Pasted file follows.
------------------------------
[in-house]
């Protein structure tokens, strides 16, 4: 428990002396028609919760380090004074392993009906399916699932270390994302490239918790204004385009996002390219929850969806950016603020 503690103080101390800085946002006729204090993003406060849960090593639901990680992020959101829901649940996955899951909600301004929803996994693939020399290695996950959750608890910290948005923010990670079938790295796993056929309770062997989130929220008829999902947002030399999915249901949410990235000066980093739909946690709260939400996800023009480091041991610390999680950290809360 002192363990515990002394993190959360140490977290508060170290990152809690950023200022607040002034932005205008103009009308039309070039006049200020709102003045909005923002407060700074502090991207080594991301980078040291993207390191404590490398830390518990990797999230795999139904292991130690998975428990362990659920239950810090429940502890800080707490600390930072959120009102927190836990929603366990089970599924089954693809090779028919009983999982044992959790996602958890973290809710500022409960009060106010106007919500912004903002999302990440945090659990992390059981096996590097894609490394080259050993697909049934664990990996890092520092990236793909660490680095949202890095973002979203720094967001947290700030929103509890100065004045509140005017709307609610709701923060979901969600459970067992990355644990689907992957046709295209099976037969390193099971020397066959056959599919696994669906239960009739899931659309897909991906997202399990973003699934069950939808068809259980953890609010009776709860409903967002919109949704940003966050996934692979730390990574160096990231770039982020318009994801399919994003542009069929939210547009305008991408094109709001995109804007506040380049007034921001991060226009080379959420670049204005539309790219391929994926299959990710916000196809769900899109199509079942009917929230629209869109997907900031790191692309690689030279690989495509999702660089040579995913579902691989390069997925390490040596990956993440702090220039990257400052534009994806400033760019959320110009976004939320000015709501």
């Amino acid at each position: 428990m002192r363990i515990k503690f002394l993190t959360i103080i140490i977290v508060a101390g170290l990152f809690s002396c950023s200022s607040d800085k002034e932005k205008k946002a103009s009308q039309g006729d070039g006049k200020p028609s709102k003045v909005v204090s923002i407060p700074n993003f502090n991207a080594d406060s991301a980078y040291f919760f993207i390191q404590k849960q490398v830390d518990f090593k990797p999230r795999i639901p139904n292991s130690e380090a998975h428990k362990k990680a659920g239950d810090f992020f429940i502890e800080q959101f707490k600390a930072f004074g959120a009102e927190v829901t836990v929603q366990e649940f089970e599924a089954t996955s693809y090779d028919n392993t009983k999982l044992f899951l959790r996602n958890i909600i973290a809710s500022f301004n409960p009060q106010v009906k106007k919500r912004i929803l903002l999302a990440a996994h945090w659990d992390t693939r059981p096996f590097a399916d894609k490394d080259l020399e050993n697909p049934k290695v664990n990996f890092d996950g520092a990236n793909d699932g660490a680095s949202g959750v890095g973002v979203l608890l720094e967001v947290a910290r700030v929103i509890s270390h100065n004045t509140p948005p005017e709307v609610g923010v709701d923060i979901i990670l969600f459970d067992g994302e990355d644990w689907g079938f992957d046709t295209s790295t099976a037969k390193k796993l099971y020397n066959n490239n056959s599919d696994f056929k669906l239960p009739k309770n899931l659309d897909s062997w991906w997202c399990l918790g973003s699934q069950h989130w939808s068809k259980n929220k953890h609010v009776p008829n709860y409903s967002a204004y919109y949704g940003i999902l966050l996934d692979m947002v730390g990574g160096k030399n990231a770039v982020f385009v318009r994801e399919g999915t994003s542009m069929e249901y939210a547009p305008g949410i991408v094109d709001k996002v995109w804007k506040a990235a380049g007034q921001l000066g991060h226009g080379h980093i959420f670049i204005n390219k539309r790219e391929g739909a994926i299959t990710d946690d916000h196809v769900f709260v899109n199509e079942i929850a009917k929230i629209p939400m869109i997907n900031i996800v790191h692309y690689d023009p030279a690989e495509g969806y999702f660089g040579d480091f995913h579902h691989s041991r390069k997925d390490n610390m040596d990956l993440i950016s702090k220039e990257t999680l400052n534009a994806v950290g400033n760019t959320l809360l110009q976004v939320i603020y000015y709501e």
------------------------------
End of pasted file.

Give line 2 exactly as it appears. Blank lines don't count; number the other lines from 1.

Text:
């Protein structure tokens, strides 16, 4: 428990002396028609919760380090004074392993009906399916699932270390994302490239918790204004385009996002390219929850969806950016603020 503690103080101390800085946002006729204090993003406060849960090593639901990680992020959101829901649940996955899951909600301004929803996994693939020399290695996950959750608890910290948005923010990670079938790295796993056929309770062997989130929220008829999902947002030399999915249901949410990235000066980093739909946690709260939400996800023009480091041991610390999680950290809360 002192363990515990002394993190959360140490977290508060170290990152809690950023200022607040002034932005205008103009009308039309070039006049200020709102003045909005923002407060700074502090991207080594991301980078040291993207390191404590490398830390518990990797999230795999139904292991130690998975428990362990659920239950810090429940502890800080707490600390930072959120009102927190836990929603366990089970599924089954693809090779028919009983999982044992959790996602958890973290809710500022409960009060106010106007919500912004903002999302990440945090659990992390059981096996590097894609490394080259050993697909049934664990990996890092520092990236793909660490680095949202890095973002979203720094967001947290700030929103509890100065004045509140005017709307609610709701923060979901969600459970067992990355644990689907992957046709295209099976037969390193099971020397066959056959599919696994669906239960009739899931659309897909991906997202399990973003699934069950939808068809259980953890609010009776709860409903967002919109949704940003966050996934692979730390990574160096990231770039982020318009994801399919994003542009069929939210547009305008991408094109709001995109804007506040380049007034921001991060226009080379959420670049204005539309790219391929994926299959990710916000196809769900899109199509079942009917929230629209869109997907900031790191692309690689030279690989495509999702660089040579995913579902691989390069997925390490040596990956993440702090220039990257400052534009994806400033760019959320110009976004939320000015709501």